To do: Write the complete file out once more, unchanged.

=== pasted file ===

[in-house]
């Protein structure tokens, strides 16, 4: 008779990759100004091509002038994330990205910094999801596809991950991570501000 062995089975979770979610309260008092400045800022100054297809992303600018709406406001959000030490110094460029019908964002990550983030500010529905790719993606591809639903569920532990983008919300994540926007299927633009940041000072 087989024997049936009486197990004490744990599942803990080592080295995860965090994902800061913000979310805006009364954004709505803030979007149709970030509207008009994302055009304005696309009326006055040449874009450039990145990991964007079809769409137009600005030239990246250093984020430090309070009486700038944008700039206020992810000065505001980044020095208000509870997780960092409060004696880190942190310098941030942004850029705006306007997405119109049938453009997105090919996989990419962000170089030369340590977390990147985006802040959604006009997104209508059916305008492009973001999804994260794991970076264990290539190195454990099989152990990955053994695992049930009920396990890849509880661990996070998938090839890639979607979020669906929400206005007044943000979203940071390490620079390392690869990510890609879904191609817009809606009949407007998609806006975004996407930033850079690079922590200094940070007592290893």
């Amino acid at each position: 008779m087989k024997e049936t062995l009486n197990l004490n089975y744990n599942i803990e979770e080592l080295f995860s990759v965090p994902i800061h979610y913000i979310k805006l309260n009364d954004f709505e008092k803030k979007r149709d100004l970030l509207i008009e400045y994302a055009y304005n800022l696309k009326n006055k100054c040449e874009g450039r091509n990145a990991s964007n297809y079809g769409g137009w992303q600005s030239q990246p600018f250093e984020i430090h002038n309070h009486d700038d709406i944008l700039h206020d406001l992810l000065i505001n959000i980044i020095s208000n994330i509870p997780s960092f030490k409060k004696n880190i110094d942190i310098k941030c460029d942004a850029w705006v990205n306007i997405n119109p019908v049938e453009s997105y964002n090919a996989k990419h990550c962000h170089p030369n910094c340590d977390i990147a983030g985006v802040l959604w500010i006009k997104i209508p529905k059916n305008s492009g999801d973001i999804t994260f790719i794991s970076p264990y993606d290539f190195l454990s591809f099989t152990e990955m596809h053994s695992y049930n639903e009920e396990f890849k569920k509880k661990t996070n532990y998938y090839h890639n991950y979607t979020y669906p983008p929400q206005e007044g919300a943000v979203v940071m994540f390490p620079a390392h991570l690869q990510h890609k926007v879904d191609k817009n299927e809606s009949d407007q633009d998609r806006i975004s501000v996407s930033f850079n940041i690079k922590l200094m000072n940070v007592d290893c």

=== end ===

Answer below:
[in-house]
């Protein structure tokens, strides 16, 4: 008779990759100004091509002038994330990205910094999801596809991950991570501000 062995089975979770979610309260008092400045800022100054297809992303600018709406406001959000030490110094460029019908964002990550983030500010529905790719993606591809639903569920532990983008919300994540926007299927633009940041000072 087989024997049936009486197990004490744990599942803990080592080295995860965090994902800061913000979310805006009364954004709505803030979007149709970030509207008009994302055009304005696309009326006055040449874009450039990145990991964007079809769409137009600005030239990246250093984020430090309070009486700038944008700039206020992810000065505001980044020095208000509870997780960092409060004696880190942190310098941030942004850029705006306007997405119109049938453009997105090919996989990419962000170089030369340590977390990147985006802040959604006009997104209508059916305008492009973001999804994260794991970076264990290539190195454990099989152990990955053994695992049930009920396990890849509880661990996070998938090839890639979607979020669906929400206005007044943000979203940071390490620079390392690869990510890609879904191609817009809606009949407007998609806006975004996407930033850079690079922590200094940070007592290893």
């Amino acid at each position: 008779m087989k024997e049936t062995l009486n197990l004490n089975y744990n599942i803990e979770e080592l080295f995860s990759v965090p994902i800061h979610y913000i979310k805006l309260n009364d954004f709505e008092k803030k979007r149709d100004l970030l509207i008009e400045y994302a055009y304005n800022l696309k009326n006055k100054c040449e874009g450039r091509n990145a990991s964007n297809y079809g769409g137009w992303q600005s030239q990246p600018f250093e984020i430090h002038n309070h009486d700038d709406i944008l700039h206020d406001l992810l000065i505001n959000i980044i020095s208000n994330i509870p997780s960092f030490k409060k004696n880190i110094d942190i310098k941030c460029d942004a850029w705006v990205n306007i997405n119109p019908v049938e453009s997105y964002n090919a996989k990419h990550c962000h170089p030369n910094c340590d977390i990147a983030g985006v802040l959604w500010i006009k997104i209508p529905k059916n305008s492009g999801d973001i999804t994260f790719i794991s970076p264990y993606d290539f190195l454990s591809f099989t152990e990955m596809h053994s695992y049930n639903e009920e396990f890849k569920k509880k661990t996070n532990y998938y090839h890639n991950y979607t979020y669906p983008p929400q206005e007044g919300a943000v979203v940071m994540f390490p620079a390392h991570l690869q990510h890609k926007v879904d191609k817009n299927e809606s009949d407007q633009d998609r806006i975004s501000v996407s930033f850079n940041i690079k922590l200094m000072n940070v007592d290893c």